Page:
• Healthcare
  • 07-28-22

There’s no arguing that eating right, getting exercise and enough sleep each night can increase the chances of living a longer, happier life. However, proper nourishment and a healthy lifestyle aren’t the only predictors of being more satisfied during your lifetime. 

Over the years, researchers have studied the correlation between friendship and longevity. An Australian longitudinal study on aging found that close relationships with children and other relatives do not have much of an impact on how long you’ll live. On the other hand, the study revealed that people with the most friends outlived those with the fewest by a whopping 22 percent. A clinical review of nearly 150 studies showed that people with strong social ties have a 50 percent better chance of survival than those with weaker ties, regardless of age, gender, health status and cause of death. So, according to researchers, social isolation is more dangerous than obesity and inactivity. 

The studies looked at genuine friendships, and not casual acquaintances with whom you may chat with online or see at the grocery store several times a year. But The Journals of Gerontology reported that older people who regularly interact with other people outside their social circle of family and friends were likely to be more active, have better moods and experience reduced negative feelings than those who keep more to themselves. 

The bottom line: Staying social and maintaining friendships is good for your health. Here are the direct benefits:

Friendships can stave off loneliness – and prevent depression. When seniors are isolated from family and friends, they may begin to lose their sense of purpose and their mental and emotional health may suffer. Those who continue to develop friendships and maintain a busy social life are typically happier than those who are cut off from others. Opportunities for social contact abound. Even if an individual shares a meal a few times a week with a neighbor, plays cards with friends or volunteers at a school, the rewards will far outweigh the effort.

Social engagement encourages cognitive health and mental sharpness. Interacting with friends can help the brain continue to develop new pathways, helping seniors to stay sharp. It’s important to both create new friendships and maintain old relationships at the same time.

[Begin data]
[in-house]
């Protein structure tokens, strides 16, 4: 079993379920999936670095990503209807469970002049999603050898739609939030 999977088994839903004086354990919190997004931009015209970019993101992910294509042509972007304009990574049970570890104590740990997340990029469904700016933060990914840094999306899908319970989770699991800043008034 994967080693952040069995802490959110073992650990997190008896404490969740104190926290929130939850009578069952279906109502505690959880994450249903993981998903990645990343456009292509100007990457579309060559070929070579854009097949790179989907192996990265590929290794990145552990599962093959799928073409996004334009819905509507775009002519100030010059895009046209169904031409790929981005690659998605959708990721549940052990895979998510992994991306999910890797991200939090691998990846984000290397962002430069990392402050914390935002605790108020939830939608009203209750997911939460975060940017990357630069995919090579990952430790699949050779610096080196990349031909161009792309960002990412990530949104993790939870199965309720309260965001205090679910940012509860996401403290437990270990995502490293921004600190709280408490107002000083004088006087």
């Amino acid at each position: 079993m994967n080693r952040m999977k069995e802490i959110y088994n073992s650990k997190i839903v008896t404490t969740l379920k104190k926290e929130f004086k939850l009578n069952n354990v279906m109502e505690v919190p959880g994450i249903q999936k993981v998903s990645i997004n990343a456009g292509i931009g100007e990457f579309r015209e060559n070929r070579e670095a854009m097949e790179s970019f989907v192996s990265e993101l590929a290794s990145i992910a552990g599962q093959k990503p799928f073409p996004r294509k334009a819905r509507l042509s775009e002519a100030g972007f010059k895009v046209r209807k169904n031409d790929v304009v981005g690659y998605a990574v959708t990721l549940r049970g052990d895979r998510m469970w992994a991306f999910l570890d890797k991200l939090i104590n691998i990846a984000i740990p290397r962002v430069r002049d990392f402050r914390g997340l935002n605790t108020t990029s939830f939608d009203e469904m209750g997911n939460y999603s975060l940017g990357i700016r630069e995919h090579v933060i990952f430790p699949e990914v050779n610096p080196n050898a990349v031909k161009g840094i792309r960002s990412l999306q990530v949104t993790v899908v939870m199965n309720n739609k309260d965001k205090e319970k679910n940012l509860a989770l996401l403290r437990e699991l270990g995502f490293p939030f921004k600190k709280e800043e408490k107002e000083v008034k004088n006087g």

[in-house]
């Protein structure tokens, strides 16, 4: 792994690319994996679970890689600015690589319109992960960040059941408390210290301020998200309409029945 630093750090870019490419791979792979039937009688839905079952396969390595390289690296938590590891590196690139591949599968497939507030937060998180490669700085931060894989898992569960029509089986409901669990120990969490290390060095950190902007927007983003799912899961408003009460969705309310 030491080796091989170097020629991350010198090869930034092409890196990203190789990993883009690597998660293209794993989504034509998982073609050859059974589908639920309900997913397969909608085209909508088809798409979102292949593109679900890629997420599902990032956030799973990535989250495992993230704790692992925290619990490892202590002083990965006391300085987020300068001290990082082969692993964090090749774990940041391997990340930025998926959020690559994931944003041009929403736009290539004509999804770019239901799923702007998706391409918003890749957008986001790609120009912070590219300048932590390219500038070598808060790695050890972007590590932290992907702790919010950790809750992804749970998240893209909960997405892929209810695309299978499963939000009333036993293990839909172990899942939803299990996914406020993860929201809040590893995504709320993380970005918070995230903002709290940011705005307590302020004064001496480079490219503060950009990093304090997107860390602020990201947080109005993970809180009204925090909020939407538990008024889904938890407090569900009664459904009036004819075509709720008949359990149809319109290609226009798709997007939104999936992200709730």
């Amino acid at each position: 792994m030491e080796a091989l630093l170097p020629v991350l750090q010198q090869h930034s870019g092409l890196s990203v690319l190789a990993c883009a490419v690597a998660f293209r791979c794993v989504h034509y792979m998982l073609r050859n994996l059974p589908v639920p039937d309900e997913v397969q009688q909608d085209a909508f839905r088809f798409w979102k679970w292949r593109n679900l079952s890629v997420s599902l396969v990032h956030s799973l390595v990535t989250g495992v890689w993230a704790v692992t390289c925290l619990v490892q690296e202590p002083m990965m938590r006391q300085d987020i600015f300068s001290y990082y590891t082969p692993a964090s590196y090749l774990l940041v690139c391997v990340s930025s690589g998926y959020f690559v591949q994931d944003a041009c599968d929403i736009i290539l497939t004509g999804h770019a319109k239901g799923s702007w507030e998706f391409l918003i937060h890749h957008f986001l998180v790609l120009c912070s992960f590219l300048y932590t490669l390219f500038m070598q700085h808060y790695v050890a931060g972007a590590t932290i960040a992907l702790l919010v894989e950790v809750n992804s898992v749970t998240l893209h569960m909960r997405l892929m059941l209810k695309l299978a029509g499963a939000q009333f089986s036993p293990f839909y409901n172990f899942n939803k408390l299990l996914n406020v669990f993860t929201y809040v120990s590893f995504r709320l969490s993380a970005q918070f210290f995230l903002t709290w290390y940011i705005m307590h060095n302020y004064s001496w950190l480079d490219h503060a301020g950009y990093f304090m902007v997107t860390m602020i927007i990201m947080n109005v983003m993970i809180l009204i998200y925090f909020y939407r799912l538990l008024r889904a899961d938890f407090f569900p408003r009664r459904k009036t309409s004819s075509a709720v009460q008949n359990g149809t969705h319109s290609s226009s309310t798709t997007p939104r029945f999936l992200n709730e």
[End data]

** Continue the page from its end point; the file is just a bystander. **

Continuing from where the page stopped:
Friendships help foster a healthy lifestyle. Good friends look out for one another. They want what’s best for each other and typically will encourage the other to eat right, see doctors when appropriate and point out issues even before they’re apparent, like hearing loss. A close, healthy friend can help provide very basic care for his or her ailing friend as well, such as driving them to doctor’s appointments or doing the grocery shopping. Friends can also share inside tips on making life easier or fuller. For instance, a good friend might be able to invite his or her counterpart to a senior center group, or recommend a pharmacy service like PersonalRX that custom-packages prescription medications and delivers them to your door, eliminating trips to the pharmacy and ensuring proper dosing. 

Connecting with others is linked to physical health and a stronger immune system. In many studies of seniors who described themselves as lonely and their more social counterparts, the solitary seniors tended to suffer from a host of medical conditions such as hypertension and diabetes. A University of Chicago study found that loneliness triggers cellular changes that can cause illness, and perceived social isolation is a factor leading to premature death. Staying socially active can add years to your life – and keep you healthier as you age.

Friendships can boost life expectancy. There’s an important link between personal, face-to-face contact and the ability to learn, stay happy and live a long life. In studies of women with breast cancer, the greatest predictor of survival over a 10-year period was the size of their social circle. Healthy, aging individuals with an active social life can live up to 15 years longer than their less-social counterparts.

As we age, it can be an uphill struggle to maintain existing friendships and develop new ones. Multiple studies show the benefits of being social far outweigh the effort. If you are 55 or older and beginning to feel isolated, talk with your family about ways to stay connected and active so that the road ahead continues to be filled with meaningful friendships and fulfilling moments.

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